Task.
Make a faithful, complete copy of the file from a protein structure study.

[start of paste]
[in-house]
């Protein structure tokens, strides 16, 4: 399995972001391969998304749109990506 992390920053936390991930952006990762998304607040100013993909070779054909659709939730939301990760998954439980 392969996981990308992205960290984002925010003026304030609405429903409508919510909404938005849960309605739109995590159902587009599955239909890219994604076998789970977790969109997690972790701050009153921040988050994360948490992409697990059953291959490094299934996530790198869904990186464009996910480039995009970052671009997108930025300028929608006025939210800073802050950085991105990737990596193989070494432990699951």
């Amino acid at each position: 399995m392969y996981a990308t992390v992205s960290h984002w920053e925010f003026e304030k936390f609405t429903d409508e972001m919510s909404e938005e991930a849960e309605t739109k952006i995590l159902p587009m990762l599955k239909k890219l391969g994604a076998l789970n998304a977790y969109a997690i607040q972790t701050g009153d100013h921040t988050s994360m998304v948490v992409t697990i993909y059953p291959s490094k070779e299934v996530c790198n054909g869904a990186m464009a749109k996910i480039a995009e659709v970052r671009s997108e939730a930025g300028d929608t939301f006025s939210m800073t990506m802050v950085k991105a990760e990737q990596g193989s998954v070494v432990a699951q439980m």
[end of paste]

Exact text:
[in-house]
């Protein structure tokens, strides 16, 4: 399995972001391969998304749109990506 992390920053936390991930952006990762998304607040100013993909070779054909659709939730939301990760998954439980 392969996981990308992205960290984002925010003026304030609405429903409508919510909404938005849960309605739109995590159902587009599955239909890219994604076998789970977790969109997690972790701050009153921040988050994360948490992409697990059953291959490094299934996530790198869904990186464009996910480039995009970052671009997108930025300028929608006025939210800073802050950085991105990737990596193989070494432990699951």
């Amino acid at each position: 399995m392969y996981a990308t992390v992205s960290h984002w920053e925010f003026e304030k936390f609405t429903d409508e972001m919510s909404e938005e991930a849960e309605t739109k952006i995590l159902p587009m990762l599955k239909k890219l391969g994604a076998l789970n998304a977790y969109a997690i607040q972790t701050g009153d100013h921040t988050s994360m998304v948490v992409t697990i993909y059953p291959s490094k070779e299934v996530c790198n054909g869904a990186m464009a749109k996910i480039a995009e659709v970052r671009s997108e939730a930025g300028d929608t939301f006025s939210m800073t990506m802050v950085k991105a990760e990737q990596g193989s998954v070494v432990a699951q439980m």